Pricing Is Hard

15 Jul
July 15, 2014

System Crash is going to be priced at $15. Because I’m indecisive, mainly.

I mulled on it for ages and just couldn’t reach a decision. I basically hovered between 2 price points, $10 and $20. But for the life of me, I couldn’t settle on which was a better option. Some days I’d lean more toward $10, others I was almost certain that $20 was the better decision. Doesn’t help that I have no first-hand knowledge to go by, no past sales figures to compare. In the end, I just got tired of thinking about it. So I shrugged, said “ah, fuck it” and split the difference. $15 it will be!

Thinking about pricing is tricky. Especially since, as developers, I think we all have 2 viewpoints on the matter. Viewpoints that pull in two opposite directions. Our developer side and our gamer/consumer side. We’ve all had experience as gamers purchasing games, and we all know that offering a game cheaply can convince us to take a chance on a game.

So there’s the temptation to just set the price low and hope to cast the net wide. That’s where the lean toward pricing SC at $10 comes from.

But you’ve got to be careful with that. Humans have a tendency to only remember the hits and forget about the misses when trawling through our memories of the past for data to confirm impressions. That’s how John Edwards makes his living. You don’t remember the times a low price failed to persuade you to buy a game. So you don’t really, objectively know that price was the deciding factor, or even how much price weighs against other factors when you make decisions. It might just be that the price is easy to recall and compare objectively, so you it sticks in your memory. The more fuzzy parts of your decision-making might remaing hidden from you.

There’s also plenty of advice from people selling their games, that you shouldn’t price your title too low, that cutting your price in half won’t result in a more than double increase in units sold. And that the optimal price point is often higher than you imagine.

And I know that I, personally, am a pretty shit haggler. I tend to lowball myself. Based on advice I’ve read/heard about freelance work and so on, I suspect I’m not alone in that regard. So I know that I can’t really trust my instincts, that I should probably take whatever figure my gut thinks is reasonable and raise it by 30-50%. That’s where the urge to price SC at $20 comes from. Maybe even $25! Daring!

As an aside, it’s funny (and scary) to think about how the regular Steam sales have affected perception of $20-$25. There was a time when that was for the low end of (new) games. Now that’s like premium indie or slightly discounted mainstream. For the Natural Selection 2’s of the world.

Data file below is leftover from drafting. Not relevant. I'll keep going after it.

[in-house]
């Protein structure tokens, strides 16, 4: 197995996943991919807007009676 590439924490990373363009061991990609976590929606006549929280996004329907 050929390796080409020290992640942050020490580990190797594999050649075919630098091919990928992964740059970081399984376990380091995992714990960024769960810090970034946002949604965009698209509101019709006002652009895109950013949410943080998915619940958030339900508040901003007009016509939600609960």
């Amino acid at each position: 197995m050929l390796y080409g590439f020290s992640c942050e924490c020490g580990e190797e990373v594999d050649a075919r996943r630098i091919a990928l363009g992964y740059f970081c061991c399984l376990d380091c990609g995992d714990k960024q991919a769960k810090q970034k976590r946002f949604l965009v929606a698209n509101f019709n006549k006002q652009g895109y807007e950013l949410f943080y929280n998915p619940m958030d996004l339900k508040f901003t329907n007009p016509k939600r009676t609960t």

It doesn’t help that there are many great games priced at $10. Some of which, if I’m honest, I think are better than System Crash. Which makes me feel presumptuous and nervous, pricing SC higher than those titles!

But maybe those games are priced too low, or are in later parts of the sales tail, or have alternate monetization, or some other factor. I don’t know! It’s one of those things where you just have to try not to panic and go with what you know is a good value proposition, if you’ll excuse the biz speak. I spend more than $20 just for a casual night out with friends for a few hours. System Crash is looking like it will have close to 80 missions at this stage! Overall, it’s good value!

I have to hold onto that, use it to steady my nerves. I’m not trying to gouge anyone here, but I also want to trade my output for what it’s worth, a fair price, traded honestly, for good value. And hopefully at least cover my expenses!

So fuck it. 15 bucks is what it will be.

3 replies
  1. Jay says:

    Shut up and take my money.


  2. KrankyBoy says:

    I would think, since this is your first title, it would better to cast the net wide. My thinking being that it is more important that people learn who you are (customers and news outlets) so that people will trust that next great title by you that might then be $20.

    Just a thought.


  3. gareth says:

    Well, they can learn who I am by playing the generous 1/3rd of the campaign demo. 😉

    I get what you’re saying, but that logic can be applied all the way to just releasing it for free. The problem is, I invested a huge amount of time and money into this, and unless I earn at least a significant portion of that back, I won’t be able to release another game at this level for many years. By which time they would probably have forgotten my one indie release, unless I stumble onto a mega-viral hit.

    So the balance is trying to pick a price point that maximizes my reach + chances of being able to do this again sooner rather than later. 🙂


Leave a Reply

Want to join the discussion?
Feel free to contribute!

Leave a Reply

Your email address will not be published. Required fields are marked *